The proposed Learning Community(LC) assigns equal importance to both Project-centricity and Learner-centricity in project-based learning. It is the aim of the LC to study how successful project delivery also reflects a strong underpinning of effective learning. It will examine assessment protocol and methods of evidencing learning to derive a set of critical lens to better sense-make the dual-deliverables of a project-based learning (PBL) for teaching design.


  • TAN Beng Kiang (Advisor), Architecture/School of Design & Environment 
  • LOH Ai Poh (Special Advisor), Innovation & Design Programme/Faculty of Engineering
  • TANG Kok Zuea, Innovation & Design Programme/Faculty of Engineering 
  • Nikhi JOSHI, Architecture (Conservation)/School of Design & Environment
  • ZHANG Ye, Architecture (Urban Design)/School of Design & Environment
  • CHEW Jia Ying, Industrial Design/School of Design & Environment 
  • Donn KOH, Industrial Design/School of Design & Environment
  • Kenya ENDO, Architecture (Landscape)/School of Design & Environment 
  • LIN Shengwei, Ervine, Architecture (Landscape)/School of Design & Environment
  • Tsuto SAKAMOTO, Architecture/School of Design & Environment
  • KONG Kwok Hoong, Thomas, Architecture/School of Design & Environment

9. Student Growth and Development in the New Learning Spaces of Residential Colleges

 Name of Facilitator (s)

Principal Facilitator: TAMBYAH Siok Kuan, College of Alice & Peter Tan  (Email to: rc3tsk@nus.edu.sg)
Co-Facilitator: TOH Tai Chong, College of Alice & Peter Tan  (Email to: rc3ttc@nus.edu.sg)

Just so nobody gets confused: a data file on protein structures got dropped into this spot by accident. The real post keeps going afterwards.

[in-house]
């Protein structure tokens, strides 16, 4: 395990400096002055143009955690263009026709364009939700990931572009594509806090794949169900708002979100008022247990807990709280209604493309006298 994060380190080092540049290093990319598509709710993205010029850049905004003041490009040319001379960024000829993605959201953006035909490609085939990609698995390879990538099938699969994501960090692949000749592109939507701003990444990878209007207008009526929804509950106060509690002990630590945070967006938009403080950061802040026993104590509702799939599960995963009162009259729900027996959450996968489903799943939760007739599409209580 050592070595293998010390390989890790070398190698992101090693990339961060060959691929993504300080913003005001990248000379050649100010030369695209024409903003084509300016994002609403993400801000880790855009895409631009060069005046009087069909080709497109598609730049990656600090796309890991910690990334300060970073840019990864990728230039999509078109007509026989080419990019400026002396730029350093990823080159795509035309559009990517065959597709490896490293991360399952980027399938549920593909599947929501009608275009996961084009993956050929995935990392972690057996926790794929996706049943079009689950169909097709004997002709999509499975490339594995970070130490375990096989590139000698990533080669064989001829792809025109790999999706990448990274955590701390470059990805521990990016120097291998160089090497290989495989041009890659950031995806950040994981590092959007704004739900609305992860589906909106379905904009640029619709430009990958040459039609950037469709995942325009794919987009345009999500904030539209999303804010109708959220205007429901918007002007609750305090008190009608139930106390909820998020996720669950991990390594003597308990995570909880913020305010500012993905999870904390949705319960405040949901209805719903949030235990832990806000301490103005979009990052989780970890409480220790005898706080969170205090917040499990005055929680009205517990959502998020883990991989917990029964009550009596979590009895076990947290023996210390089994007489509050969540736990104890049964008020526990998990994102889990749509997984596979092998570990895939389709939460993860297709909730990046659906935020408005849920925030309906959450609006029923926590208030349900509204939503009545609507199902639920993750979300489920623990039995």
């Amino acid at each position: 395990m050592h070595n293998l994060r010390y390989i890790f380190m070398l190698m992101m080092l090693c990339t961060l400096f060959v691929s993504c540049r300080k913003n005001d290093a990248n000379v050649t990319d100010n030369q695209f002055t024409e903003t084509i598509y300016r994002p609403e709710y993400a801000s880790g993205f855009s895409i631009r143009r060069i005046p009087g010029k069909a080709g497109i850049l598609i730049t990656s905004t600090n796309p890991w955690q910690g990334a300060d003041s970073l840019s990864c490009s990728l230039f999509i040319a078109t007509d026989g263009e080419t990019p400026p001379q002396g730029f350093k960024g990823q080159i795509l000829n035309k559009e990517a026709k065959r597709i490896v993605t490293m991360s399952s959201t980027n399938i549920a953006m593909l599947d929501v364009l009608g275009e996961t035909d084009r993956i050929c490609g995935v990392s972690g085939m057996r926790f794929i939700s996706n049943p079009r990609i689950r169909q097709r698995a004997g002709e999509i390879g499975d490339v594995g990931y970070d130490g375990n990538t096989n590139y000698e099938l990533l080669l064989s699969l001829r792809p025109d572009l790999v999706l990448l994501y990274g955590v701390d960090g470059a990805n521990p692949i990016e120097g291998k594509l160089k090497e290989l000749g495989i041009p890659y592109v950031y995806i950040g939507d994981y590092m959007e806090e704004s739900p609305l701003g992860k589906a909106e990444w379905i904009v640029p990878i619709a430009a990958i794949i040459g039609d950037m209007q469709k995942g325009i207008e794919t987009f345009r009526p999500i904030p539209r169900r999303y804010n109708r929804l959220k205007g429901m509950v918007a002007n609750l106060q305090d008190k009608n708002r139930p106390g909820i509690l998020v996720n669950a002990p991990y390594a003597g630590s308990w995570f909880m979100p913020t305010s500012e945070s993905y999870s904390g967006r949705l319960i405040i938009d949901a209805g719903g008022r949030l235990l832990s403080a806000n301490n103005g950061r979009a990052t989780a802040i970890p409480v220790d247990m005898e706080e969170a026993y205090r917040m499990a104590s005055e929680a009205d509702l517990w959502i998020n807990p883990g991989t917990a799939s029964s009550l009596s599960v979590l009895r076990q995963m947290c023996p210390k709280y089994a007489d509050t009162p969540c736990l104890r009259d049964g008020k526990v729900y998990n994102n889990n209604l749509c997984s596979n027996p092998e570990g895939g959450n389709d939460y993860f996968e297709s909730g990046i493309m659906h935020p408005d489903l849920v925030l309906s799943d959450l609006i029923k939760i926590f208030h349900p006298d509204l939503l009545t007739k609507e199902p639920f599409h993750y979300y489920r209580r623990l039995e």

The world of contemporary higher education is dynamic and constantly evolving. Students are increasingly challenged to acquire 21st century competencies so that they can be ready for the workplace. Consequently, there are rising expectations on educators to help students meet these challenges.  In this learning community, we examine how we can enable students to grow and develop, not just as workers for the global marketplace but also as unique individuals.  

This learning community will assess and consider the impact of innovative programs and initiatives that contribute to student learning outcomes in the new learning spaces of residential colleges (RCs). ‘Learning spaces’ is a conceptual space beyond the confines of the physical spaces and formal curricula. These learning outcomes include leadership, metacognition, and others that are difficult to define or measure.  These programs and initiatives are situated within formal or informal curricula, and involve learning in local or overseas contexts.  They incorporate a spectrum of interactions and sharing of responsibilities among students, educators and other partners.